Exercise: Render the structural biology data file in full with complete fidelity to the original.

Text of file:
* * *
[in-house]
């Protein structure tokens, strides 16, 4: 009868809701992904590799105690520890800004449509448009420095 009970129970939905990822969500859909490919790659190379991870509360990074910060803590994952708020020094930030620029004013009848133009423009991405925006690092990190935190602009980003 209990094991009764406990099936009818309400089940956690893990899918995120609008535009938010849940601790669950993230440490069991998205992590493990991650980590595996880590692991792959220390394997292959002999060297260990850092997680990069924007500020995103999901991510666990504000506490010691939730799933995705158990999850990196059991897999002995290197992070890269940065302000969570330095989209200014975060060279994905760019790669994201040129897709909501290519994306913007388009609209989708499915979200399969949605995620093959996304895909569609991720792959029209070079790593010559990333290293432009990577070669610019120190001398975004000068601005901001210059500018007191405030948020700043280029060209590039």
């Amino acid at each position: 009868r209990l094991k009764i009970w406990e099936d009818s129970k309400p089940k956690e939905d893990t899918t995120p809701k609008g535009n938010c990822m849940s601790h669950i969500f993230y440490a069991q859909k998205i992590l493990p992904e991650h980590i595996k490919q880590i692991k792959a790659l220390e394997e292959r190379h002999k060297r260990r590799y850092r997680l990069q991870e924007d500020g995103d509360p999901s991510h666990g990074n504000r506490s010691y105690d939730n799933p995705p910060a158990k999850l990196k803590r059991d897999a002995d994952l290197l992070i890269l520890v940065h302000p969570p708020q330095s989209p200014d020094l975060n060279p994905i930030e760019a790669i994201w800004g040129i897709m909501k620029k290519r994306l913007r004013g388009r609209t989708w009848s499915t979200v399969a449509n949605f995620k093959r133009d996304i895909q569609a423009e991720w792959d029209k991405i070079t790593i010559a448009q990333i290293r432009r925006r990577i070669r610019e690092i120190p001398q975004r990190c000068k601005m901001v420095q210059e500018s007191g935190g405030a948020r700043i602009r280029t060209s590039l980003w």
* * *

[in-house]
């Protein structure tokens, strides 16, 4: 009868809701992904590799105690520890800004449509448009420095 009970129970939905990822969500859909490919790659190379991870509360990074910060803590994952708020020094930030620029004013009848133009423009991405925006690092990190935190602009980003 209990094991009764406990099936009818309400089940956690893990899918995120609008535009938010849940601790669950993230440490069991998205992590493990991650980590595996880590692991792959220390394997292959002999060297260990850092997680990069924007500020995103999901991510666990504000506490010691939730799933995705158990999850990196059991897999002995290197992070890269940065302000969570330095989209200014975060060279994905760019790669994201040129897709909501290519994306913007388009609209989708499915979200399969949605995620093959996304895909569609991720792959029209070079790593010559990333290293432009990577070669610019120190001398975004000068601005901001210059500018007191405030948020700043280029060209590039």
């Amino acid at each position: 009868r209990l094991k009764i009970w406990e099936d009818s129970k309400p089940k956690e939905d893990t899918t995120p809701k609008g535009n938010c990822m849940s601790h669950i969500f993230y440490a069991q859909k998205i992590l493990p992904e991650h980590i595996k490919q880590i692991k792959a790659l220390e394997e292959r190379h002999k060297r260990r590799y850092r997680l990069q991870e924007d500020g995103d509360p999901s991510h666990g990074n504000r506490s010691y105690d939730n799933p995705p910060a158990k999850l990196k803590r059991d897999a002995d994952l290197l992070i890269l520890v940065h302000p969570p708020q330095s989209p200014d020094l975060n060279p994905i930030e760019a790669i994201w800004g040129i897709m909501k620029k290519r994306l913007r004013g388009r609209t989708w009848s499915t979200v399969a449509n949605f995620k093959r133009d996304i895909q569609a423009e991720w792959d029209k991405i070079t790593i010559a448009q990333i290293r432009r925006r990577i070669r610019e690092i120190p001398q975004r990190c000068k601005m901001v420095q210059e500018s007191g935190g405030a948020r700043i602009r280029t060209s590039l980003w």